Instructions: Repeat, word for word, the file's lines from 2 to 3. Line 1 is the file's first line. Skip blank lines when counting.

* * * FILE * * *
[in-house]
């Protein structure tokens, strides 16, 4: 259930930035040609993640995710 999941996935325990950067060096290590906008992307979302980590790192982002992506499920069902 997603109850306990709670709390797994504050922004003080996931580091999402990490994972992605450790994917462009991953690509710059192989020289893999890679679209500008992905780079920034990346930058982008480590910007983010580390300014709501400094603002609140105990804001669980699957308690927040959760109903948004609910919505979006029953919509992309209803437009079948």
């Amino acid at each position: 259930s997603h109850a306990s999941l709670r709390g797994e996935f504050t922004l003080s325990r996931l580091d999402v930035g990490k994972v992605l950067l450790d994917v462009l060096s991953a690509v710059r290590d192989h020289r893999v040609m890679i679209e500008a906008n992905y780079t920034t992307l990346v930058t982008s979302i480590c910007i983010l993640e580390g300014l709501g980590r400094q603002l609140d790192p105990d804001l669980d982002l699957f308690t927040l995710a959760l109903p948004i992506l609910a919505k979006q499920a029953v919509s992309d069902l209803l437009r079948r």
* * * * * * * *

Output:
């Protein structure tokens, strides 16, 4: 259930930035040609993640995710 999941996935325990950067060096290590906008992307979302980590790192982002992506499920069902 997603109850306990709670709390797994504050922004003080996931580091999402990490994972992605450790994917462009991953690509710059192989020289893999890679679209500008992905780079920034990346930058982008480590910007983010580390300014709501400094603002609140105990804001669980699957308690927040959760109903948004609910919505979006029953919509992309209803437009079948």
């Amino acid at each position: 259930s997603h109850a306990s999941l709670r709390g797994e996935f504050t922004l003080s325990r996931l580091d999402v930035g990490k994972v992605l950067l450790d994917v462009l060096s991953a690509v710059r290590d192989h020289r893999v040609m890679i679209e500008a906008n992905y780079t920034t992307l990346v930058t982008s979302i480590c910007i983010l993640e580390g300014l709501g980590r400094q603002l609140d790192p105990d804001l669980d982002l699957f308690t927040l995710a959760l109903p948004i992506l609910a919505k979006q499920a029953v919509s992309d069902l209803l437009r079948r």